• If I had my entire year’s salary paid upfront, I’d be way too tempted to put that money straight into the stock market as soon as I got my hands on it. Then I’d probably be very upset when the reality hit that I need to sell some stocks during the year – which I’m sure wouldn’t be financially or emotionally good for me.

    In reality, I’m sure I’d put all that money straight against my debt to save on some interest, and draw from it during the year as I needed it for living expenses. Hmmm, maybe I should go and ask my boss the question…

    • EvenStevenMoney
      3 years ago

      That’s interesting I don’t think I would have thought of doing that way, I also have this hatred of date so I’d still take it slow and steady for the repayment, well lump-sum on the debt part.

  • Admittedly it doesn’t address the topic of your article, but I have a little bit different perception on the transition from bi-monthly to bi-weekly paychecks.

    Assuming a $31,200 annual salary (for mathematical simplicity), 24 bi-monthly paychecks would be $1,300 each whereas 26 bi-weekly paychecks would be $1,200 each. Most of us budget expenses on a monthly basis and cover those expenses with monthly income. Therefore, realized monthly income – that is the amount of money earned in a one month period – would be $2,600 under the bi-monthly scheme and $2,400 under the bi-weekly scheme. The initial observation is that we have $200 less to spend on a monthly basis. However, two months out of the year bring paychecks of $3,600 each under the bi-weekly scheme, which is a $1,200 surplus in those two months. The result is basically a forced savings plan. Trim a measly $200 out of your budget each month and be rewarded with an extra half-month’s salary twice a year. Or, if you’re keeping track…a full month’s salary once a year.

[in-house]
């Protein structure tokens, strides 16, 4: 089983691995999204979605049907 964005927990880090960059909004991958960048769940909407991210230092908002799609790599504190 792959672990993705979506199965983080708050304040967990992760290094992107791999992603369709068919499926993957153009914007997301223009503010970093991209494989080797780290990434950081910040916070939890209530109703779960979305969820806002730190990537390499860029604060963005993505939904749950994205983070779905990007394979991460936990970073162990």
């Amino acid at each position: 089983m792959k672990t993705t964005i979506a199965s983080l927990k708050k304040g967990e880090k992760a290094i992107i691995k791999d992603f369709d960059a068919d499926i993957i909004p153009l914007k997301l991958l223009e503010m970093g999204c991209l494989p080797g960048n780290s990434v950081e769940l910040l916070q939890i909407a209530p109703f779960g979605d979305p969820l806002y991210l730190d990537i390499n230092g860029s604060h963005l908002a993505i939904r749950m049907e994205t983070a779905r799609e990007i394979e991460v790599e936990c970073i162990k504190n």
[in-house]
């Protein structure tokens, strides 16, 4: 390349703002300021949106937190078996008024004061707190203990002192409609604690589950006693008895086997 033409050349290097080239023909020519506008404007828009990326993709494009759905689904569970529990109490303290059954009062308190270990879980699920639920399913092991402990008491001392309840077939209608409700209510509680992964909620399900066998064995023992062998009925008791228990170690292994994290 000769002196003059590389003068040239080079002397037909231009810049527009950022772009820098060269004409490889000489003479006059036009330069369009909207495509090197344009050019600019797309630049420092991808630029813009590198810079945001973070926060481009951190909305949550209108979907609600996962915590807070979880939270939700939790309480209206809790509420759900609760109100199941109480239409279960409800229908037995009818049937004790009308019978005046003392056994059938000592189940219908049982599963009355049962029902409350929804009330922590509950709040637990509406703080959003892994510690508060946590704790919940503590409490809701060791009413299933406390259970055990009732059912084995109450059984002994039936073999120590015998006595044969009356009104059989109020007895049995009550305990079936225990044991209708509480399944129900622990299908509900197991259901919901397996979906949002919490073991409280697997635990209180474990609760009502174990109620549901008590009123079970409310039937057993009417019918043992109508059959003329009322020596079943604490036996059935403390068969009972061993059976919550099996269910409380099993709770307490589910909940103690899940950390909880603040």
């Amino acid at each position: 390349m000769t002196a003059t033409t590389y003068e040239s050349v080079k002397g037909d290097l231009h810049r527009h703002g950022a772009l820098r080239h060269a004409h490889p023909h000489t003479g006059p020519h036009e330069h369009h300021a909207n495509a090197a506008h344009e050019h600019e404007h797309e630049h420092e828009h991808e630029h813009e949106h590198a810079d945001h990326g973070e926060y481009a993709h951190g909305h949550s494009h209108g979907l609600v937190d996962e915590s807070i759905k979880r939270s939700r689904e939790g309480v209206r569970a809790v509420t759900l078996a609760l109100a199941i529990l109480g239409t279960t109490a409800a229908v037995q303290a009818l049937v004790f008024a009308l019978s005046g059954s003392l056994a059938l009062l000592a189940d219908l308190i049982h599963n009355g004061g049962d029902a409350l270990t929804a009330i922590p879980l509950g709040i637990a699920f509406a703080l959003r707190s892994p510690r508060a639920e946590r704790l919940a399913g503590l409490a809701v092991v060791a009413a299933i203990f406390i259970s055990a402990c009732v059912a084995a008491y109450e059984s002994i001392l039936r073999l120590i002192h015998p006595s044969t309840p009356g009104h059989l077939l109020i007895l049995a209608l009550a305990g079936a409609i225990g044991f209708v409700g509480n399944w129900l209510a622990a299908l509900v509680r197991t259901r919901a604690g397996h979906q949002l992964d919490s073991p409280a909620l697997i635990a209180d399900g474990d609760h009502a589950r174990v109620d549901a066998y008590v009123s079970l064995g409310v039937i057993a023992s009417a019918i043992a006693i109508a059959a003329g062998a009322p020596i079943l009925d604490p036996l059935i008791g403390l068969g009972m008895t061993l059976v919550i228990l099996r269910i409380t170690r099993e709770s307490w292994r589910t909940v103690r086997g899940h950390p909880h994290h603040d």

What’s the next best thing to early retirement? Earning a 13-month salary in exchange for 12 months of work.
    Mr. Maroon recently posted…A Glimpse Into RetirementMy Profile

    • EvenStevenMoney
      3 years ago

      Love this, you are 100% spot on, couldn’t have said it better myself! That’s what I did when I was going through my 2015 budget, I cut it to my zero budget for the month of what I will receive, then in those 2 months I will use that towards buying a Maserati, jk probably paying off debt or increasing my investments.

Trackbacks & Pings

Leave a Reply

Your email address will not be published. Required fields are marked *

CommentLuv badge